Local farmer, Francis Cox, built this white-washed preaching box in 1792 as a place of worship for agricultural labourers. Worshippers gathered from over thirty towns and villages to attend the chapel.
It’s a rendered rectangular building with a hipped roof covered in plain clay tiles, and sash windows. The dentil-brick cornice is the only hint of decoration. Inside, 19th-century benches fill the main body of the chapel. They are overlooked by an 18th-century gallery and pulpit. In all, it evokes simple rustic nonconformist piety.
The Strict & Particular Baptist sect was first mentioned in 1633, and membership depended critically on the rite of baptism. To that end, a complete lead-lined full-immersion baptism tank is found just in front of the pulpit (which is not in its original position). The ritual required full immersion three times – in the name of the Father, Son and Holy Ghost.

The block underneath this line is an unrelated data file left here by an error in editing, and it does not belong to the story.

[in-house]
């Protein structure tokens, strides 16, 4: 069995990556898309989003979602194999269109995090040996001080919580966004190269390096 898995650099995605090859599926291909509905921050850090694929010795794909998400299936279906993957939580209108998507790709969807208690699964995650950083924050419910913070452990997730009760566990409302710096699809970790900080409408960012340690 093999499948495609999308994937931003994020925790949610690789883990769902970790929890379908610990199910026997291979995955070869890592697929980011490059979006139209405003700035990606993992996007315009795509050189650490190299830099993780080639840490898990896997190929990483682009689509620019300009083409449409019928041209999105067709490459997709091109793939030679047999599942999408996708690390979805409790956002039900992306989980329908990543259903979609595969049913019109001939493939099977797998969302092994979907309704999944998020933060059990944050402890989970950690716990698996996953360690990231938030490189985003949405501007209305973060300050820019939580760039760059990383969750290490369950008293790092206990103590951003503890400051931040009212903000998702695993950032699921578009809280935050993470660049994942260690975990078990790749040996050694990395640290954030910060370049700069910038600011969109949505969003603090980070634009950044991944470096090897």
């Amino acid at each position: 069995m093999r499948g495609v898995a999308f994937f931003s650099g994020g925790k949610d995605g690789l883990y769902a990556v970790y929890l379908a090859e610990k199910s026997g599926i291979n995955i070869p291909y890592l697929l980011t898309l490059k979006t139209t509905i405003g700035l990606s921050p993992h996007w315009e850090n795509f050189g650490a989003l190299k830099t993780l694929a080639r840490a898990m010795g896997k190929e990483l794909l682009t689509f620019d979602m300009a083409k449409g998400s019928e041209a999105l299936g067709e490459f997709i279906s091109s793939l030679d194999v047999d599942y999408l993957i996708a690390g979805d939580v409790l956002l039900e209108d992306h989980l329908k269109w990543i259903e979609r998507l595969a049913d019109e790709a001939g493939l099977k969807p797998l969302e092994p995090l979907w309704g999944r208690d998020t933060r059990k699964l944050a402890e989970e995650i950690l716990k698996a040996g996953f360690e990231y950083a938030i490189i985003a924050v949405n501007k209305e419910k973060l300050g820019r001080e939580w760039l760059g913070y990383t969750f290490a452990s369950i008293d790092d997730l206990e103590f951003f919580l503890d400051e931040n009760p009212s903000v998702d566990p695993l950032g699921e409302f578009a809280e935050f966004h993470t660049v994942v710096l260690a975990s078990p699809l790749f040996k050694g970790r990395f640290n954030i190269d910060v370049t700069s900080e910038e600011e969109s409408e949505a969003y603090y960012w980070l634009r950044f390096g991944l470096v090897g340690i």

There was still social prejudice against Nonconformists in the late 18th century, and that explains why they chapel is built out of way – away from settlements and on the road between Aylesbury and Winchendon. Many worshippers would have travelled here on horseback; as evidenced by the stables and mounting-block.
In 2021, a grant towards repairs and redecoration, from the Culture Recovery Fund, enabled us to re-roof the entire building (with handmade Aldershaw roof-tiles from Kent), lay new drainage, and replace cement pebble-dash render with a more sympathethic lime mix. With its freshly painted white walls it now looks very spruce!